International aviation player Cebu Pacific continues to pursue its mission of providing Filipinos with the most affordable and fastest way to get home or to visit their loved ones all over the world.
One positive side effect of the airline’s strategy is increasing accessibility to the Philippines, making the country a competitive leisure and business destination. A case in point is its inaugural US route, which will connect Manila and Guam four times weekly from March 15, 2016.
Atty. JR Mantaring, Cebu Pacific’s vice-president for corporate affairs, says the service paves the way for more flights into the US and readies the airline’s operations and ground team for US air transport requirements.
“It also signifies a scalable expansion for us as we continue to develop the Philippines as a global hub for air travel,” he adds. “With the inclusion of Guam in our network, we are embarking on yet another expansion path across the Pacific, boosting travel demand and stimulating better business and leisure opportunities for the communities we cater to.”
The airline’s aircraft order book will play a huge part in its expansion plans. Between 2016 and 2021, Cebu Pacific will take delivery of five Airbus A320s, 30 A321neos, and 16 ATR 72-600 aircraft.
The A321neo will generate significant opportunities for the airline. It has a range up to 750nm greater than the A320, depending on payload. This will allow Cebu Pacific to serve more cities in Australia, Northern Japan, and India. The aircraft also offers 220 seats in a single-class layout, enabling Cebu Pacific to offer more seat capacity to key routes or airports with restricted slots.
The aircraft is eco-efficient too, delivering fuel savings of more than 15% compared with older-generation aircraft, equating to a reduction in carbon dioxide of some 3,600 tons per aircraft per year. In addition, the aircraft will provide a double-digit reduction in nitrogen oxide emissions and reduced engine noise.
The ATRs on order will be operated by subsidiary Cebgo, formerly Tigerair Philippines. The acquisition came about through a strategic alliance with Tigerair Singapore, which Mantaring says “allows both carriers to harness synergies and efficiencies to enhance network coverage, flight frequencies and customer service, and jointly market routes using codeshare and interline agreements”.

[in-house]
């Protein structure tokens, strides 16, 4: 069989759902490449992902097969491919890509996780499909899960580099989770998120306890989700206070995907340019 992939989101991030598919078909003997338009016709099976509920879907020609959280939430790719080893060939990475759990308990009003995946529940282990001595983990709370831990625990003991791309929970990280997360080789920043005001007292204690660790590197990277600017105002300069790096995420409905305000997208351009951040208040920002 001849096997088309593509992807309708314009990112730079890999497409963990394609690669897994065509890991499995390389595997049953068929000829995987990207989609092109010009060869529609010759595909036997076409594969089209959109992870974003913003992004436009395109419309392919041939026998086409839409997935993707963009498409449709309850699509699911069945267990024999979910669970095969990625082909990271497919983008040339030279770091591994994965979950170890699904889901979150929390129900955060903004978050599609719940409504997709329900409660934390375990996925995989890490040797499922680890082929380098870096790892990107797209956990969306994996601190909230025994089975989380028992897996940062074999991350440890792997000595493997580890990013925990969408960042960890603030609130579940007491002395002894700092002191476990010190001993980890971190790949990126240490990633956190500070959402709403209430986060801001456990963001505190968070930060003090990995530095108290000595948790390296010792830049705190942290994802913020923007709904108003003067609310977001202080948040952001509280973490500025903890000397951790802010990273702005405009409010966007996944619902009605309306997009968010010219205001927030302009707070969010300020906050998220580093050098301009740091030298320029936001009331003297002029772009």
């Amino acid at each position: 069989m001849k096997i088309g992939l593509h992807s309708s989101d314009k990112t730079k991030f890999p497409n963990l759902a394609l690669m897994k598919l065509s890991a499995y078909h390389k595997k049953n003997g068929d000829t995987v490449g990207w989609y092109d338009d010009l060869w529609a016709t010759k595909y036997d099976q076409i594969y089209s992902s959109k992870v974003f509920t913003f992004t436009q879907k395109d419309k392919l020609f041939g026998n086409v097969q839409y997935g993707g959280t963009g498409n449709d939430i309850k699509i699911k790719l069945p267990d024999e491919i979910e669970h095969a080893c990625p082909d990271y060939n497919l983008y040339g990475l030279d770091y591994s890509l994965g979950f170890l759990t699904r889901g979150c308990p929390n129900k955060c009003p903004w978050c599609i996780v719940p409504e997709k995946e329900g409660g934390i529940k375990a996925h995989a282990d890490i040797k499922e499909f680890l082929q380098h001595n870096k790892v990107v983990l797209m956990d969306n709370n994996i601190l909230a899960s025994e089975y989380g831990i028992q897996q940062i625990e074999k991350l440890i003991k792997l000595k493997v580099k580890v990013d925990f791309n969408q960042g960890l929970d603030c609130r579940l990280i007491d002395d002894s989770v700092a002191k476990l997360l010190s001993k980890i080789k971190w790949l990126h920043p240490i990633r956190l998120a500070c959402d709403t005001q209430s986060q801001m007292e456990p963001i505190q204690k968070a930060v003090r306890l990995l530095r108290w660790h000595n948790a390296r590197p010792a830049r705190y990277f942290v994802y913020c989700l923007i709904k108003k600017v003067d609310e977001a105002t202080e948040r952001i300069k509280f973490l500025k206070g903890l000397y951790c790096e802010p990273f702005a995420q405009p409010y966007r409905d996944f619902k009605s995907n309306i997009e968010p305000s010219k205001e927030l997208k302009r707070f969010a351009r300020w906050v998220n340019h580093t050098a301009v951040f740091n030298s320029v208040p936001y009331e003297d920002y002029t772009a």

Travellers can enjoy seamless connections between the two airlines, with easy one-stop ticketing for connecting flights and baggage checkin, for example. Specifically, Tigerair’s customers can now fly from south-east Asia to 34 Philippine destinations, South Korea and Japan on Cebu Pacific’s network. Meanwhile, the airline’s customers in the Philippines will be able to add Tigerair’s destinations in China, India and the Maldives to their flight itineraries.
In September, 2015, Cebu Pacific transferred all of its ATR operations to Cebgo. The 16 ATR 72-600 aircraft will gradually replace and expand the existing fleet of eight ATR 72-500s.
“The Philippines has close to 90 commercial airports, but only 29 can accommodate A320 operations,” notes Mantaring. “Cebgo’s ATR fleet can serve potentially over three million passengers annually, in new routes and markets within the Philippines. It will boost domestic tourism and trade in strategic network hubs. Cebgo is set to expand services in six strategic hubs in Visayas and Mindanao, including Cebu, Caticlan and Davao.”
Local and regional developments will assist Cebu Pacific’s growth. The Philippines has close to 100 million people and their propensity to fly is yet to mature – which bodes well for long-term air travel growth.
In terms of infrastructure, rapid exit taxiways at Manila’s Ninoy Aquino International Airport will allow an extra two aircraft movements per hour, alleviating congestion in the short term. The UK’s air navigation service provider, NATS, is working on a project that will significantly improve on this and boost hourly take-offs and landings to 60 from its current 40 limit.
Mantaring suggests the government could also look at multiple airports for a mega-city like Manila. “The alternative airport should ideally be closer than Clark [International Airport, Manila] if we consider other countries with developed airports closer to the capital,” he says.
He also calls for the development of terminals and aviation facilities to meet present and future demand at Philippine airports in general. “We need to establish airport operations that can keep up with the 24/7 flow of passengers and cargo,” says Mantaring.
Meanwhile, the Association of Southeast Asian Nations Single Aviation Market (ASAM), which is slowly beginning to roll out, will give Cebu Pacific additional route possibilities. ASAM will give passengers better options, better services, and a seamless air travel experience between ASEAN member countries.
Equipped with a growing fleet, Cebu Pacific is well placed to serve travellers in new markets. Destinations with large Filipino communities, such as Hawaii in the US, and Melbourne in Australia are high on Cebu Pacific’s wish list. The airline is also interested in mounting additional flights to key destinations in the Middle East.
Mantaring accepts that the airline must be cautious even so. Low-cost carriers in the region are expected to remain highly competitive as they account for more than 70% of outstanding aircraft orders in southeast Asia. Analysts suggest that overcapacity could be a challenge in the long term.
Flexibility will be vital. “Cebu Pacific will continue to review expansion plans, mount additional frequencies to meet growing demand in emerging markets, and continue to offer the lowest fares to the widest low-cost network to and from the Philippines,” concludes Mantaring.
(This article first appeared in Routes News – Issue 2, 2016)